'Thomas Dolby - The Speed of Sound: A Memoir'
(Hardback / Flatiron Books / 288 Pages / $27.99)
Description: Thomas Dolby's 'The Speed of Sound: Breaking the Barriers Between Music and Technology: A Memoir' is the remarkable story of rising to the top of the music charts, a second act as a tech pioneer, and the sustaining power of creativity and art therein.
Verdict: So, here's how this went down: I saw Thomas Dolby had mentioned his new memoir, 'The Speed of Sound: Breaking the Barriers Between Music and Technology' on Twitter several times, and so asked him if he could kindly send me a copy to review. Being a HUGE fan of the man himself, and having met him before, knowing he was also very articulate, very intelligent, I knew it was bound to be a solid read. Well, the book arrived via Flatiron soon thereafter and I began reading it soon thereafter.
Extraordinary! Trust me, that one noun sums up this book rather perfectly! It opens with a Prologue that details Dolby's association, friendship with the King of Pop, Michael Jackson back in 1984. Containing elements of both joy and heartbreak, it is a precursor to an incredible memoir to come. The first chapter sets it all up for us. Dolby as a young boy, floating through the various visages of the local music scene, working in Mr. Grigson's fruit and veg shop, and his growth within the confines of the cultural revolution happening in the mid to late seventies.
In the chapters thereafter, we learn more about the young Dolby and what his heart truly desired as he started to earn money, and focus in more on what he needed instrument wise to really start to take his love for music to the next level. Little known facts to me, a so-called (as I'm now thinking) "fan" of Dolby's work, begin to pour out in just the second chapter. Such as he not only found a band to tour the US with (after an unsuccessful UK tour), but whilst opening up for Lene Lovitz, he actually wrote her a song ('New Toy'), that she subsequently loved (after the tour was brought to an abrupt close due to her illness), and recorded!
Or how about this gem. The and that he was in touring the US was called Bruce Woolley and the Camera Club, and it was Woolley who co-wrote (along with both Trevor Horn and Geoff Downes) the massive #1 hit around the world, 'Video Killed The Radio Star'. But, here's the gem factor of that tidbit, for Wolley and his Camera Club actually recorded their own version of the song and released it at the very same time as the Buggles (Horn and Downe's quickly-created group) did! Theirs reached #1 whilst Woolley's and company never even made it into the Top 100!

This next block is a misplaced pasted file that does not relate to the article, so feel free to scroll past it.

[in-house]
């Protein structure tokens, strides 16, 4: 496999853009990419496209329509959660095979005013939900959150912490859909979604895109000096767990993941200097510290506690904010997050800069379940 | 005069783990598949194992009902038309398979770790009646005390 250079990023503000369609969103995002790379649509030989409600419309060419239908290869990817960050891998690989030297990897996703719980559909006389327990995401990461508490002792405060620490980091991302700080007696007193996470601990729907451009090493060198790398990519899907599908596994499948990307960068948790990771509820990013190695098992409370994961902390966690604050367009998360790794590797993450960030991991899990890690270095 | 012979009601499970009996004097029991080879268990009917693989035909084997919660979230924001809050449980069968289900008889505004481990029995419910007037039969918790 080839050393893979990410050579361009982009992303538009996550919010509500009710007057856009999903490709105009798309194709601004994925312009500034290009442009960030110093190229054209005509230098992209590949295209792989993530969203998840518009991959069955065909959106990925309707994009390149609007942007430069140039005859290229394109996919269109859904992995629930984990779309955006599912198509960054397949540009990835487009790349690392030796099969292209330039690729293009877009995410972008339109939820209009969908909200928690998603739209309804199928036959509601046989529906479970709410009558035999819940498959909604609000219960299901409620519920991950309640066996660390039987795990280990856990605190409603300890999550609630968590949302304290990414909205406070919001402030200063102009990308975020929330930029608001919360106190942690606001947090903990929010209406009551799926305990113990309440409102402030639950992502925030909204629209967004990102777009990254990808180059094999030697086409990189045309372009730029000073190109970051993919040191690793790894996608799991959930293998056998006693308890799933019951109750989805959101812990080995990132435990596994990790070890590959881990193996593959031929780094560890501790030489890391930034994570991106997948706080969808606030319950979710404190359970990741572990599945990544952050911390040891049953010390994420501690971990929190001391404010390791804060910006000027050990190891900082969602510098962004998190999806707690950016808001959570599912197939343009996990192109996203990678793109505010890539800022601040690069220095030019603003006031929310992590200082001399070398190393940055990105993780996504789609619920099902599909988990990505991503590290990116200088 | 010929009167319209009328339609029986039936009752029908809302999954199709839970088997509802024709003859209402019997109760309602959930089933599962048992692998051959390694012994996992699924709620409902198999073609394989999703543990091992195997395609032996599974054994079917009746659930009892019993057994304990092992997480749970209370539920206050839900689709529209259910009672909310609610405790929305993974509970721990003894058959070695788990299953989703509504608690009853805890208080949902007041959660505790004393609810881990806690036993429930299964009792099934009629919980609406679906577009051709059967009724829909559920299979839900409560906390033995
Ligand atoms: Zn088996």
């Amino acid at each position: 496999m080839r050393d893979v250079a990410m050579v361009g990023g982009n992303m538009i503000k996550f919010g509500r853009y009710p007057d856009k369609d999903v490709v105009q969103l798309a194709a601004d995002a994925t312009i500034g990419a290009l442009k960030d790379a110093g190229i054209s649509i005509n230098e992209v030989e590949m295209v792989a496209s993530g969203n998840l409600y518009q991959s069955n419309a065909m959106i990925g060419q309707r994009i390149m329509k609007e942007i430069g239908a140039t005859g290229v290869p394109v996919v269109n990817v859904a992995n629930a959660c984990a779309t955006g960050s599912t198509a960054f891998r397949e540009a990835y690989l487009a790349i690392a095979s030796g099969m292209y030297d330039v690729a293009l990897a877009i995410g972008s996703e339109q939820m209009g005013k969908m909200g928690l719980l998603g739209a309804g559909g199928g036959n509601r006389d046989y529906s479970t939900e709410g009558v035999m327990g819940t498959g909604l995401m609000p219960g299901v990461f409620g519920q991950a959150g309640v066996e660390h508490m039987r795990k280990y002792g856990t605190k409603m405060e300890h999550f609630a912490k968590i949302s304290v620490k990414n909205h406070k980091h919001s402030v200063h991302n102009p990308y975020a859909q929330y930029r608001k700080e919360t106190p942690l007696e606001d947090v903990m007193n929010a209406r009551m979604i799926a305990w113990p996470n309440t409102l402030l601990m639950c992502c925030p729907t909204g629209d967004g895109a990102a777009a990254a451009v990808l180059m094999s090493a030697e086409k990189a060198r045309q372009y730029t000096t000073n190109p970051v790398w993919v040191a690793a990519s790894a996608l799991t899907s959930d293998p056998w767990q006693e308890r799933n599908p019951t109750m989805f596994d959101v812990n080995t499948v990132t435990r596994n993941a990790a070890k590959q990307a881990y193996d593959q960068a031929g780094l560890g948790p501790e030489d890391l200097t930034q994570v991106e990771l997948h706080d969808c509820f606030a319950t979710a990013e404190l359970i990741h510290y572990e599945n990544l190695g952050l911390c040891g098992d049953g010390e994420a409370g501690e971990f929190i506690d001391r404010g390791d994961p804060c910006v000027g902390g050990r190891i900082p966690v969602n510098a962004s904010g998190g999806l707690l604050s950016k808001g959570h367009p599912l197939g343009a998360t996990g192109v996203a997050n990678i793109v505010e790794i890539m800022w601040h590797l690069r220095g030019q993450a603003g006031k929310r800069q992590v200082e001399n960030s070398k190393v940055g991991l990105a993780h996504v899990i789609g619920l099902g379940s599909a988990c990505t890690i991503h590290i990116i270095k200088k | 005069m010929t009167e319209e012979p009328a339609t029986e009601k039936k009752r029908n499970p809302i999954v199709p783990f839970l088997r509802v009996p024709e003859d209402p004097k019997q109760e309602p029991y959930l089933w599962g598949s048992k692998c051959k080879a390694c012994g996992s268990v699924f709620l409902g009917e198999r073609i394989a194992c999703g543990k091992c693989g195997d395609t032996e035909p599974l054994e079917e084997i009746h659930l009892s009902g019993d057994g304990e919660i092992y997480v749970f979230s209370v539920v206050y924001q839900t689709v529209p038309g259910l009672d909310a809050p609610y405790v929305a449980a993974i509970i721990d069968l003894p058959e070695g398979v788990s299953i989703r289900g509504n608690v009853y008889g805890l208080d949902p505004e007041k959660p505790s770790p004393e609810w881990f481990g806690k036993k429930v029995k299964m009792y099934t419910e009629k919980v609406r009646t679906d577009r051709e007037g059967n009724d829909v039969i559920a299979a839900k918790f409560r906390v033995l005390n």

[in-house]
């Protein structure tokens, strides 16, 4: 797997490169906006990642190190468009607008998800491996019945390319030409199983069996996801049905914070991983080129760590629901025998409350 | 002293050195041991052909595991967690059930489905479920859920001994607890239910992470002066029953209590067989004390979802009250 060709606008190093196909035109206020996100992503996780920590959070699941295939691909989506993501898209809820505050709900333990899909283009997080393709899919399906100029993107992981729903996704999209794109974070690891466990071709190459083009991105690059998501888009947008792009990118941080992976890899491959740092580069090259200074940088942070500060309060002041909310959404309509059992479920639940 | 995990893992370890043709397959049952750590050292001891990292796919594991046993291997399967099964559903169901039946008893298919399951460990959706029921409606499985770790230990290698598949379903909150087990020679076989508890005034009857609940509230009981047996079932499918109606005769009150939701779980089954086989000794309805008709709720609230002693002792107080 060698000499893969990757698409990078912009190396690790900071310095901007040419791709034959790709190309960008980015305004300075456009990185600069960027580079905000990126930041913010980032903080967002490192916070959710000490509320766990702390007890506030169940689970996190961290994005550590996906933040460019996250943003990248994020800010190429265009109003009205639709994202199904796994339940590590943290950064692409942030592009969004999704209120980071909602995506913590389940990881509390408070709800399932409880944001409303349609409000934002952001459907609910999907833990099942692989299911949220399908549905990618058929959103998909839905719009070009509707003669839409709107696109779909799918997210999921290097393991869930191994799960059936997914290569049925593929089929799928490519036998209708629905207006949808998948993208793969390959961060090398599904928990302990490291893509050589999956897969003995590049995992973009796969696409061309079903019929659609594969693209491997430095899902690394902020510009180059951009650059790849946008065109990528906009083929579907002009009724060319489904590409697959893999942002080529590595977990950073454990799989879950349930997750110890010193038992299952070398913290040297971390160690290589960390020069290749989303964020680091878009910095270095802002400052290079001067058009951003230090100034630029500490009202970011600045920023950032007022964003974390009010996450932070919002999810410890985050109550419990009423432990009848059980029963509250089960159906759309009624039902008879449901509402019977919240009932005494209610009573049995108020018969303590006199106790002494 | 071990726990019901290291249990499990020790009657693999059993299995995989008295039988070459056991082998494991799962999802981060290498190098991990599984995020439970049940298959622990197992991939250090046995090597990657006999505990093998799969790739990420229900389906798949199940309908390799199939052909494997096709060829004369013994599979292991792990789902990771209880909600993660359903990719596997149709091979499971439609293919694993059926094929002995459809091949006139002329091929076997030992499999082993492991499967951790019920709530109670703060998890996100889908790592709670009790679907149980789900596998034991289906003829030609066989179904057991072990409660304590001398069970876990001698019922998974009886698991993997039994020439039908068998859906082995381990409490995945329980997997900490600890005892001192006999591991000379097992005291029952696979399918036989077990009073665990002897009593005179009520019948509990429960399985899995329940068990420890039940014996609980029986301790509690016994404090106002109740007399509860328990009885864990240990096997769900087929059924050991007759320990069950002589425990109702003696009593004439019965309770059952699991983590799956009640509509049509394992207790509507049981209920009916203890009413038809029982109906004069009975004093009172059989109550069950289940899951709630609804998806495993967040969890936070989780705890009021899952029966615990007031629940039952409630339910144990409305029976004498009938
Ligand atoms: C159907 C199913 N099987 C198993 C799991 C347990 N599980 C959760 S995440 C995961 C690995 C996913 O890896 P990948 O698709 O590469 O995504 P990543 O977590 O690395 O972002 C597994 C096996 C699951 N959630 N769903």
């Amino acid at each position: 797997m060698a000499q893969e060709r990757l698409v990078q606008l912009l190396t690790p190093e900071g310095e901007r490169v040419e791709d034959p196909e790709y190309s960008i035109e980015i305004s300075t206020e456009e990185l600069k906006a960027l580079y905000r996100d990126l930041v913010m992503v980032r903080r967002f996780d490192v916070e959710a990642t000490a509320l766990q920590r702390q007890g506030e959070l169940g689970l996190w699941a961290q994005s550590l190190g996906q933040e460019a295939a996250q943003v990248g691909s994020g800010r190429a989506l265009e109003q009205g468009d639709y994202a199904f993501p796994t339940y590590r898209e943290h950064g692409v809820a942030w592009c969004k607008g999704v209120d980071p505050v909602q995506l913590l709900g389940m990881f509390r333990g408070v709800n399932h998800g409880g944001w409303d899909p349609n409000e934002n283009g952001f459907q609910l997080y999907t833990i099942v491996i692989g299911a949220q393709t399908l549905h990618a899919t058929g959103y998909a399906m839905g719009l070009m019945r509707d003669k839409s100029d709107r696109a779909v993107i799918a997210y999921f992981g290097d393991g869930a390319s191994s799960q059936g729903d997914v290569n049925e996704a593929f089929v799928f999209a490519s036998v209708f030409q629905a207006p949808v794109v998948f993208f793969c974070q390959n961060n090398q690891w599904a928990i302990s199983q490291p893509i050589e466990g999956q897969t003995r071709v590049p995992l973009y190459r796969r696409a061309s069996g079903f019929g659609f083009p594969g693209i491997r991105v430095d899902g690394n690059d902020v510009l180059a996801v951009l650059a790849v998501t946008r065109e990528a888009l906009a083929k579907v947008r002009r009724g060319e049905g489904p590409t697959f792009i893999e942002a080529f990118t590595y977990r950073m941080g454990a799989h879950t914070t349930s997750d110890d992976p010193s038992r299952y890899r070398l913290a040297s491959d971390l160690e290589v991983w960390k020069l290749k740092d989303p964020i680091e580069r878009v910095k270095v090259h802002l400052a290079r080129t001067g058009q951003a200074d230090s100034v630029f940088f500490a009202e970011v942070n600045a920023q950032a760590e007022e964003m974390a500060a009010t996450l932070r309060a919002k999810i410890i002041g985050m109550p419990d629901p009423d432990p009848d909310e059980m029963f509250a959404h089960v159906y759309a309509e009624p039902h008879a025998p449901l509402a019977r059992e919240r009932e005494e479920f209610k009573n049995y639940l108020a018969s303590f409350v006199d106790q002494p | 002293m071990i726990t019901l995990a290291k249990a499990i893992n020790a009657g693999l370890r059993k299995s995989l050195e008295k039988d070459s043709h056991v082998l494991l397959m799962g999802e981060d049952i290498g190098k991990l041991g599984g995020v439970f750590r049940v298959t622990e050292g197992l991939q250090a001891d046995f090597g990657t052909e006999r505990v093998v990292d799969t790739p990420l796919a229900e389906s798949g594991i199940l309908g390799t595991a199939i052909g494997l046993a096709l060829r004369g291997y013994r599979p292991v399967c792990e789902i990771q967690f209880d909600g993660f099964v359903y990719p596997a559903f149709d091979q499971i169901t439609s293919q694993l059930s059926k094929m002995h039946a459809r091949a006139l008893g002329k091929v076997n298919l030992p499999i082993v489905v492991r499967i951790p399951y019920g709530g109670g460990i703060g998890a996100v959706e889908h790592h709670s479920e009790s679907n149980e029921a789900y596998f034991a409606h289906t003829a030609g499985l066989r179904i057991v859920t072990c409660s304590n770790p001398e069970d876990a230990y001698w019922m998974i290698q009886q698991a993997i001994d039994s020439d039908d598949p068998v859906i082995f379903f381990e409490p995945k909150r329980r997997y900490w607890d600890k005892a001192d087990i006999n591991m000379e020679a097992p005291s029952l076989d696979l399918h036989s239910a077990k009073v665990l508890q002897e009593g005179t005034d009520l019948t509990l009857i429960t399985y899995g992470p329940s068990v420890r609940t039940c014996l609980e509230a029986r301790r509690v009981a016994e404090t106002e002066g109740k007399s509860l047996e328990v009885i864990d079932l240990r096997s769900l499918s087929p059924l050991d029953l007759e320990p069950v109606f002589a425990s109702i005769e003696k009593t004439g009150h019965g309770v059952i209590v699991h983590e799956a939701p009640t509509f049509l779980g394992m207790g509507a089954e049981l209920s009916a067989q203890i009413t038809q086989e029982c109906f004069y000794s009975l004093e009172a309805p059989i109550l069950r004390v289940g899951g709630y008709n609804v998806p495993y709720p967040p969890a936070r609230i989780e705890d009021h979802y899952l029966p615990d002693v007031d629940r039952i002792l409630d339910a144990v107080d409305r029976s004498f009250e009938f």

Moving on and even more gorgeous tidbits of musical Dolby history are brought to the fore. Like after spending some time in Paris, busking in the subways, after a call from Mutt Lange, he flew to the US to work on Foreigner's upcoming 4 album. Subsequently, his keyboard work on that album, especially where he completely reworked the original, lackluster intro to 'Waiting For A Girl Like You' and made it his experimental own, is now part of music history! Dolby was also the mad genius behind the keyboard styling of Whodini's 'Magic's Wand', of which the track went on to be the first rap 12" single to sell a million copies!
As the book further unfolds, Dolby's honesty is never in question, but his remarkable ability to recall every sight, sound and smell from the late seventies to modern day is beyond incredible. I mean, some days I can't remember what I had to breakfast, let alone what I was thinking back when I was 19 years-old! But Dolby seemingly recalls it all, and in grand detail, each and every memory, each tale, each progression on his career path carefully laid out in almost too perfect recollections. Maybe there's some rose tinted glasses between the lines here, maybe not. Regardless, for as he talks frankly about his on-off relationship over those nubile-within-the-business years with the alluring Siobhan Barron, you feel everything he says about her is something you yourself have been through, that every little thought he has about her are ones you have pondered about a woman in your life at one point or another also.
Back on musical track, and Dolby reveals that his next big technical advancement was buying a 30,000 GBP Fairlight CMI so that he could begin to add so much more musical depth to his future recordings.
'The Speed of Sound: Breaking the Barriers Between Music and Technology: A Memoir' Book Purchase Link
Official Flatiron Books Website